If your team is not functioning at the level you know they can, cross-reference this list with the dynamics of your team and look for disparities.

Finally, output discussions are only relevant after a team has determined how and how often it is measured. Once clarity of expectations is obtained, high-level output becomes easier and easier to create and sustain.

Processing Questions for PLI Curriculum Teachers/Trainers:

1. Why is it important to have some way to judge the success or failure of a project?

2. What are some ways to increase your team’s performance in those five dynamics?

3. What is an example of a time when a team had a failing outcome but would of succeeded by output standards?


Goal Processing: Measure it for Meaning

This is the second of a series of posts in direct response to questions student leaders have asked us over the past few weeks. Thank you to those student leaders who took the time to voice your questions.

Q: How do I know that I am doing the job I am supposed to be doing as an elected student leader?

A. I picked this question to blog on today because I just finished a book that every manager/CEO/team leader/coach should read and implement. It is the Three Signs of a Miserable Job by Patrick Lencioni. Without giving away the plot, this student leader's question speaks directly to one of the three signs - not knowing how to measure your performance.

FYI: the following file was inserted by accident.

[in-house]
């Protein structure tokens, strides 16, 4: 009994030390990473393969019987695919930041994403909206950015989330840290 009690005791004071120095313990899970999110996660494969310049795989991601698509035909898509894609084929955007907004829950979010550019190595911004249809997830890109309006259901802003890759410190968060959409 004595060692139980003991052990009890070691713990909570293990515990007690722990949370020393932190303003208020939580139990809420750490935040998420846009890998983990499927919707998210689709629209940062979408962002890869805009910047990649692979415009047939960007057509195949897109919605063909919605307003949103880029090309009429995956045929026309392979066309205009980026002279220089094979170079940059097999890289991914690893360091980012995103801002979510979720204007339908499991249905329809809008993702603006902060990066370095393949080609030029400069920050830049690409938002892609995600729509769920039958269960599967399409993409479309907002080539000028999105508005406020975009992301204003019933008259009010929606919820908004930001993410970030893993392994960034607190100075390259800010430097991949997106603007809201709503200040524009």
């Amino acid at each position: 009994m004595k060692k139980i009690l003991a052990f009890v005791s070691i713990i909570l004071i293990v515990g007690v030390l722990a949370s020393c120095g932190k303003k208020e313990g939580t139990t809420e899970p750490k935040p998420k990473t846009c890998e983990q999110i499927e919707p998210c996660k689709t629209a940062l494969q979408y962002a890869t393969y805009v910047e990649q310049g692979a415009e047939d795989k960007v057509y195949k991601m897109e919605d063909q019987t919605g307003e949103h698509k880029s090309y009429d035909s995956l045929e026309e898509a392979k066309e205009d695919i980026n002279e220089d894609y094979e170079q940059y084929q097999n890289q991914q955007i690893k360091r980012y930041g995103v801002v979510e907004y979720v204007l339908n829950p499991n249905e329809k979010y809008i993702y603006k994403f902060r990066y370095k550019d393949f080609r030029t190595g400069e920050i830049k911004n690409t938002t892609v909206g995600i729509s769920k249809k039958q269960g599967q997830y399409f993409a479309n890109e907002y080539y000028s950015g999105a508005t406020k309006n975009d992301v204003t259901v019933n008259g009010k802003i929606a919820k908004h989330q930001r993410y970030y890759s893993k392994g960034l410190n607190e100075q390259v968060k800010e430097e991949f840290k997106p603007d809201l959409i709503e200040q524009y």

If I could sit down with every student organization advisor on the chapter, state and national level today and give them one metric to work on that would dramatically improve the impact of their organization, it would be to help their leaders (both adult and student) to know what success looks like in their job and help them measure it on a regular basis.

To the student leader wanting to know if they are doing a good job or not, your first step is to ask your direct report - the person who is directly responsible for helping you do a good job. Ask them point blank if you are doing a good job and ask for specifics. Formulate a list between the two of you of the measurable tasks/outcomes that would signify a job well done. This list might include the number of letters/e-mails/Facebook messages you write to members, the number of assignments you completed on time or early, the amount of hours you invested in a certain time period working on organization related items, etc.

After your initial conversation and brainstorm with your advisor, you will not only have a clearer understanding of how you are doing today, but you will have a list of benchmarks for the future.

Processing Questions for PLI Curriculum Teachers/Trainers:

1. Why is it important to have some benchmarks for your position?

2. What outcomes/tasks signify a job well done for you?